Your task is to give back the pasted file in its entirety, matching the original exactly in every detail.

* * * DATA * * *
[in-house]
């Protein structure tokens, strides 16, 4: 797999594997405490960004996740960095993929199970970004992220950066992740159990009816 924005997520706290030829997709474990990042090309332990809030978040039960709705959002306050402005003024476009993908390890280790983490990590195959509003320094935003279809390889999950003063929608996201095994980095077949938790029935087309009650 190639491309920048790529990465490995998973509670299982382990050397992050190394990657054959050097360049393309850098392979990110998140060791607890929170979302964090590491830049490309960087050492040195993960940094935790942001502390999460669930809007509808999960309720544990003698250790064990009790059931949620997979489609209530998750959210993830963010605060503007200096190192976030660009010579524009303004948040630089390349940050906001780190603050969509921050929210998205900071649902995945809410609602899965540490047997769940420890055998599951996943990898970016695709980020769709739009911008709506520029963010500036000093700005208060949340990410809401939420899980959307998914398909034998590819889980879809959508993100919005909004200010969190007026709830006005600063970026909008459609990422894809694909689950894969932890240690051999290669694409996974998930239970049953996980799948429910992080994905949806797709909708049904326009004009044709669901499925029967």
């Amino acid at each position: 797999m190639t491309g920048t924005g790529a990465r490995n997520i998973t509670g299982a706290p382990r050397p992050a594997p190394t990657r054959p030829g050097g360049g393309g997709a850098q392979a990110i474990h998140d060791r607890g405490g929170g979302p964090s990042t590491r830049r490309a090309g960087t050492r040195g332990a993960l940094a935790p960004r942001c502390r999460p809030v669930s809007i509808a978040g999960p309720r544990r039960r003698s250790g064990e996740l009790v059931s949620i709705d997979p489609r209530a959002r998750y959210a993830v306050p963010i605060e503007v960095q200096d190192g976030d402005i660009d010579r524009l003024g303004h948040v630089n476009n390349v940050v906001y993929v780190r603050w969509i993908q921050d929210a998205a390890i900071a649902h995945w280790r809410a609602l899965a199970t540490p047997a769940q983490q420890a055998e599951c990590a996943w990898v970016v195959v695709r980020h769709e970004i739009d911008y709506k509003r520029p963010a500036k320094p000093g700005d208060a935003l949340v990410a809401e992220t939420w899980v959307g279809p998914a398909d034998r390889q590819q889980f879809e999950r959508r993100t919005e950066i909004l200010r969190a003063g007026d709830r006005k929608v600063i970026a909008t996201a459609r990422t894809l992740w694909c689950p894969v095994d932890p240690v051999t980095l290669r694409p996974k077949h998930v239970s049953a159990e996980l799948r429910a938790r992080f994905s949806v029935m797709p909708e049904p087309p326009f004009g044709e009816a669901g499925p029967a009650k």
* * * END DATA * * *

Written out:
[in-house]
């Protein structure tokens, strides 16, 4: 797999594997405490960004996740960095993929199970970004992220950066992740159990009816 924005997520706290030829997709474990990042090309332990809030978040039960709705959002306050402005003024476009993908390890280790983490990590195959509003320094935003279809390889999950003063929608996201095994980095077949938790029935087309009650 190639491309920048790529990465490995998973509670299982382990050397992050190394990657054959050097360049393309850098392979990110998140060791607890929170979302964090590491830049490309960087050492040195993960940094935790942001502390999460669930809007509808999960309720544990003698250790064990009790059931949620997979489609209530998750959210993830963010605060503007200096190192976030660009010579524009303004948040630089390349940050906001780190603050969509921050929210998205900071649902995945809410609602899965540490047997769940420890055998599951996943990898970016695709980020769709739009911008709506520029963010500036000093700005208060949340990410809401939420899980959307998914398909034998590819889980879809959508993100919005909004200010969190007026709830006005600063970026909008459609990422894809694909689950894969932890240690051999290669694409996974998930239970049953996980799948429910992080994905949806797709909708049904326009004009044709669901499925029967």
């Amino acid at each position: 797999m190639t491309g920048t924005g790529a990465r490995n997520i998973t509670g299982a706290p382990r050397p992050a594997p190394t990657r054959p030829g050097g360049g393309g997709a850098q392979a990110i474990h998140d060791r607890g405490g929170g979302p964090s990042t590491r830049r490309a090309g960087t050492r040195g332990a993960l940094a935790p960004r942001c502390r999460p809030v669930s809007i509808a978040g999960p309720r544990r039960r003698s250790g064990e996740l009790v059931s949620i709705d997979p489609r209530a959002r998750y959210a993830v306050p963010i605060e503007v960095q200096d190192g976030d402005i660009d010579r524009l003024g303004h948040v630089n476009n390349v940050v906001y993929v780190r603050w969509i993908q921050d929210a998205a390890i900071a649902h995945w280790r809410a609602l899965a199970t540490p047997a769940q983490q420890a055998e599951c990590a996943w990898v970016v195959v695709r980020h769709e970004i739009d911008y709506k509003r520029p963010a500036k320094p000093g700005d208060a935003l949340v990410a809401e992220t939420w899980v959307g279809p998914a398909d034998r390889q590819q889980f879809e999950r959508r993100t919005e950066i909004l200010r969190a003063g007026d709830r006005k929608v600063i970026a909008t996201a459609r990422t894809l992740w694909c689950p894969v095994d932890p240690v051999t980095l290669r694409p996974k077949h998930v239970s049953a159990e996980l799948r429910a938790r992080f994905s949806v029935m797709p909708e049904p087309p326009f004009g044709e009816a669901g499925p029967a009650k």